When Anxiety Makes It Nearly Impossible To Sleep

by Sa'iyda Shabazz
Originally Published: 

Restful sleep is all that many of us want, and yet it’s often elusive. And the more it eludes us, the harder it is to feel good — not just well rested, but feeling like a complete person.

For those of us who have trouble sleeping because of anxiety, the lack of a good night’s sleep feels like being trapped on a merry-go-round. Because you will tell yourself that you need to shut up and go to sleep, which only compounds the stress you’re already under. Trying to turn off your brain enough to get a decent amount of sleep makes sleep feel impossible. Which then leads to you just feeling like crap — mentally and physically.

I don’t remember the last time I had a restful night’s sleep. For as long as I can remember, I have been plagued by waking several times in a night for no apparent reason. Since becoming a mother, I’ve gotten used to existing on a few hours of broken sleep, but it’s a lot harder now that I have to get up and be functional from the minute my eyes are open to the time I finally fall into another not-particularly restful sleep. I will jokingly say that I haven’t had a decent night’s sleep since my son was born in 2013, but really, his birth just cemented that I may never have a decent night’s sleep again.

He started sleeping through the night when he was about three and a half. So I figured once he started sleeping through the night, I would be able to at least attempt to do the same.

What a big fucking joke that was.

Even though I’m not waking up every few hours like I did with him, I still don’t sleep for more than three hours before something wakes me up.

The most frequent culprit of my constant waking up is my own damn mind. All of my fears and anxiety come to the surface when I finally lay down for the night. All I want to do is sleep, and my brain decides it’s time to do a deep dive into the bad decision I made in 2011 that, to my sleep-deprived brain, was the catalyst for every bad thing that has happened to me since. It’s like playing a greatest hits of all my fuck-ups on loop until I can finally tell my brain to STFU so I can get a few moments’ shuteye before the sun comes up.

And when I’m stressed? Forget it. I feel like I will never sleep again. My anxiety will turn into literal nightmares that will jolt me out of my sleep. Normally when I wake up in the middle of the night, I can settle myself fairly easily, but an anxiety dream can keep me up for awhile. Mainly because I first have to stop my heart from racing and then I have to stop my mind from racing. It’s practically impossible to keep my mind from going on an even deeper spiral into darkness.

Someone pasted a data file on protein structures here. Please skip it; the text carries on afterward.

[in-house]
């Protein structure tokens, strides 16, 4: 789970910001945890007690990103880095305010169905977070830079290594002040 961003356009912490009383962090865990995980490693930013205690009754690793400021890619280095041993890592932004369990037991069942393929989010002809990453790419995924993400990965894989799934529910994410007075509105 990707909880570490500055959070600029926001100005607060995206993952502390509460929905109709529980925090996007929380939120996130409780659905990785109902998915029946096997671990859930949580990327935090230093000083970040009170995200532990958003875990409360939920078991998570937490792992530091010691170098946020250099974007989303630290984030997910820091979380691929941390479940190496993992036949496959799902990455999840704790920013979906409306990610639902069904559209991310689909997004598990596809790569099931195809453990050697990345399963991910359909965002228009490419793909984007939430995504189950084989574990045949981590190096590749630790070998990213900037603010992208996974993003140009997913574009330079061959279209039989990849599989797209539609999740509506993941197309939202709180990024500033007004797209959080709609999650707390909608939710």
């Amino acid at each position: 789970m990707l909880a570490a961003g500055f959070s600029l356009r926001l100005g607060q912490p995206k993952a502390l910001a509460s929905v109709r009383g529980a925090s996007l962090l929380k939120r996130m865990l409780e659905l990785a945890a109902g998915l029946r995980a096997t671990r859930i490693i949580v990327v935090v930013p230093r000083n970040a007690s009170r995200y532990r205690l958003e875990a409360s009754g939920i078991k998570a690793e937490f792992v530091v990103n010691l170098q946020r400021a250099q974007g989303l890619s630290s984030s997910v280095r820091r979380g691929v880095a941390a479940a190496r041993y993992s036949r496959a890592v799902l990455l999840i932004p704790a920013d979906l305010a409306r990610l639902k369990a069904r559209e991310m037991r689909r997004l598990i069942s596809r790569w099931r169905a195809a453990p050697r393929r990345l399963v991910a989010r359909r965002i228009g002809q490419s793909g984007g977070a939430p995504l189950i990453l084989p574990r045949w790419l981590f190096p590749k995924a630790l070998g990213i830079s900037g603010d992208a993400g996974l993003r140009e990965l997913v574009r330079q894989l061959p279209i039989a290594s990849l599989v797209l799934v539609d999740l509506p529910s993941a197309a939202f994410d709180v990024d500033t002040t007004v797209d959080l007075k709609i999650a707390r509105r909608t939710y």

I’d give just about anything to not be a victim of my anxiety and be able to turn off my mind to get a good night’s sleep. Because it doesn’t just affect my sleep — it throws my whole life into a tailspin.

When I’m really tired, I’m the worst mom on the planet. I’m short tempered, easily irritated, just a straight up bitch. And my poor son doesn’t deserve my shitty attitude, but sometimes I literally cannot help it. If I could stop being that person, I absolutely would. I hate who I become when I’m exhausted. She isn’t the kind of person I’d want to be around.

Sleep deprivation manifests physically too. I already suffer from frequent lower back muscle pain, but when I’m extra tired, but pain intensifies. Partially because I tend to throw myself into physical activity to forget about how tired I am. You can tell when I haven’t been sleeping well because my apartment is spotless. The cleaning helps me to focus on something other than how fucking exhausted I am. But then I push myself to the point where I can barely bend over or sit comfortably because my lower back is screaming in pain.

A recent study looked at the correlation between insufficient sleep and the way the body responds to pain. And, unsurprisingly, the body is less able to handle physical pain when it’s tired. In one of the experiments, researchers found that even just a single night of sleep deprivation reduces a the pain threshold a person has by more than 15 percent. A separate experiment notes that even a small deviation from the normal amount of sleep you get day to day was a predictor in your overall pain tolerance the next day.

Knowing there is a correlation between the two is helpful because maybe now I will try and take it easy on my body when I’m really tired. But that doesn’t take away from the fact that I will still be sleep deprived.

At this point, I don’t know if it’s possible to be able to turn my mind off enough to get a decent night’s sleep any time soon. Sure, it would be amazing, but I know it’s easier said than done. Maybe one day soon.

Because I miss sleep. A lot.

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